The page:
The GMC expects all doctors to demonstrate skills in teaching and training.
“Teaching is a skill and like any skill it can be learnt. Those with a special responsibility for teaching need to make every effort to develop and maintain the skills of a competent teacher”. GMC Good Medical Practice
The Respiratory Curriculum suggests ways in which trainees might become involved in teaching, which may benefit their own learning (these would therefore be good things to capture in the ePortfolio):
- Teaching medical students, junior doctors & allied health care professionals affords an excellent opportunity to learn
- Presenting at grand rounds or similar clinical meetings provides the opportunity for in-depth study of a particular subject area
- Participation in journal clubs fosters critical thinking and an approach to the evaluation of the medical literature, which is essential for professional practice
- ST3+ trainees will be expected to carry out some assessments on their more junior colleagues from time to time, for example carrying out work place based assessments, and should be specifically trained to do so. Make sure you select ‘keep a record’ when you complete assessments for trainees so you can prove your involvement in training
- All NHS Consultants should be excellent teachers. All trainees should strongly consider attending a formal training for teaching course. Some trainees may wish to become more expert teachers/trainers and to “specialise” in this area when they become a Consultant. They may therefore wish to consider undertaking a more formal training programme and qualification in medical education
The Teaching Observation (TO) is a part of the ePortfolio. It is designed to provide structured, formative feedback to trainees on their competence at teaching. The TO can be based on any instance of formalised teaching by the trainee which has been observed by the assessor. The process should be trainee-led (identifying appropriate teaching sessions and assessors). As stated on the ARCP decision aid, trainees are expected to have evidence of satisfactory TO by the end of ST4.
Section J of the curriculum is dedicated to teaching and training competencies. It specifies the knowledge, skills and behaviours trainees need to demonstrate prior to CCT including knowledge of: educational theories and principles; adult learning principles; the differences between formative and summative assessment; and the structure of effective appraisal review. It specifies skills including: ability to critically evaluate educational literature; conduct developmental conversations (eg mentoring); participation in strategies aimed at improving patient education e.g. talking at support group meetings and others.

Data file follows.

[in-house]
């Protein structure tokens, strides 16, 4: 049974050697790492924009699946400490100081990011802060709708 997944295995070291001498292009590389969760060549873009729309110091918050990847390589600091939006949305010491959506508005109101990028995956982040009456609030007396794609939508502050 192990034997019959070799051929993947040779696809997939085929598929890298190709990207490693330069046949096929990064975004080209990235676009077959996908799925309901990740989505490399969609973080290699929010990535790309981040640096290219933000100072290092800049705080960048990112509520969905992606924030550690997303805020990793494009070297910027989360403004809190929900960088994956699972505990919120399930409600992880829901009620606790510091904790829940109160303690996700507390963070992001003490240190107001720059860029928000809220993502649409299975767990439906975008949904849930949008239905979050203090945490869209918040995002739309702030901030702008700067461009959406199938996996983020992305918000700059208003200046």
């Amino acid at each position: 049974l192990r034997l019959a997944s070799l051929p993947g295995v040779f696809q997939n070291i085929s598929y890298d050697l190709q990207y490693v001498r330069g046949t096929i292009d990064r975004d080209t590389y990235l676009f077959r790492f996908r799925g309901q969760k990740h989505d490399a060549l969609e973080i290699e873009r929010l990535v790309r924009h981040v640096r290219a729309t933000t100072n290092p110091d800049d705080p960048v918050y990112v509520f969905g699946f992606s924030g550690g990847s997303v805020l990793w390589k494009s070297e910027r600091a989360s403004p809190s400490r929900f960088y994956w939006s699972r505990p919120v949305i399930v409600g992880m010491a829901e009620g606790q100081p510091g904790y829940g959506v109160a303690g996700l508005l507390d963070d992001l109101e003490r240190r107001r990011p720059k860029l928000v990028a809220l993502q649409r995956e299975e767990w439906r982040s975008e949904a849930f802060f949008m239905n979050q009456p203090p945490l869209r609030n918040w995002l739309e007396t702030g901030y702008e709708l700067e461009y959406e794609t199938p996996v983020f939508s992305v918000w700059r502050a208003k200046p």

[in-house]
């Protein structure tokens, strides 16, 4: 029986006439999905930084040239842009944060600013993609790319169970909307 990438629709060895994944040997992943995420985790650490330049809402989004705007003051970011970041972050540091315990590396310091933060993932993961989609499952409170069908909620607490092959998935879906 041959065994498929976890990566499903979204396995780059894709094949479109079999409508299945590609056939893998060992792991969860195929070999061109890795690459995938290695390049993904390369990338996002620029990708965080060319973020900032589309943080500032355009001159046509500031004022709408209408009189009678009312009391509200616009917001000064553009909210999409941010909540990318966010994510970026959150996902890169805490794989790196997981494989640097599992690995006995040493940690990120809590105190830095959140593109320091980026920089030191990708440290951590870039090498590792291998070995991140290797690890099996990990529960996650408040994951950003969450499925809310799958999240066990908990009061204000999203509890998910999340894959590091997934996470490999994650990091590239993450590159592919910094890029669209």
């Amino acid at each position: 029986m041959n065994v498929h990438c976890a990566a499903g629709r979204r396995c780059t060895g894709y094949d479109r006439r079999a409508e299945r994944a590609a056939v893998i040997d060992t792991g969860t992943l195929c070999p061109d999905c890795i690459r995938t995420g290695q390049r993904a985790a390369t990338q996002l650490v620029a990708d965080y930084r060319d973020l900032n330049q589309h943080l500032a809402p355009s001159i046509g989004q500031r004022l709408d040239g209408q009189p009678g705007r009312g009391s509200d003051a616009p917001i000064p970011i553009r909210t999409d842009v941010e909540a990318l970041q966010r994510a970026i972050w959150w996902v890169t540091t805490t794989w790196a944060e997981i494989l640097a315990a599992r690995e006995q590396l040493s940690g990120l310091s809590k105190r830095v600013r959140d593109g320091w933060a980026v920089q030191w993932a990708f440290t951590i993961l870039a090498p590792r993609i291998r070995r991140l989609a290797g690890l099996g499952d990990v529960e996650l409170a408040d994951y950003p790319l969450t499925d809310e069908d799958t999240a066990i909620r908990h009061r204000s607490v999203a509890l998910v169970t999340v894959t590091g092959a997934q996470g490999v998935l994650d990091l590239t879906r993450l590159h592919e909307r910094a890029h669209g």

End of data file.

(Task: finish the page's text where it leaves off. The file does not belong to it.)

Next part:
Trainees are strongly recommended to attend a formal ‘Training for Teaching’ course. Options available locally include:
Those with a specialist interest in Medical Education may consider a PGCert, Diploma or Masters in Medical Education. If you would like to speak to someone about these qualifications, or about OOPEs as teaching fellows, these trainees would be happy to be contacted:
- LJ Smith (currently a Consultant at King’s), completed the PGCert in medical education at the RCP/UCL, had an OOPE as a Clinical Teaching Fellow at UCL Medical School and is an Honorary Clinical Lecturer in Medical Education at UCL. She transferred her credits and completed the Diploma in Medical Education at the IoE (part time) so can give you a good perspective on the relative merits of each course. She has roles on several boards of the MRCP exams and is involved int eh BTS STAG.
- Zaheer Mangera, (now a Consultant at Barts) recently an OOPE as a Clinical Teaching Fellow at UCL Medical School, has won a number of top teacher awards. He has roles on BTS advisory groups.
- Will Ricketts (now a Consultant at Barts), was previously a teaching fellow at Barts Health, NHS Trust, and Honorary Clinical Lecturer at QMUL. He has completed a Masters in Medical Education at the IoE.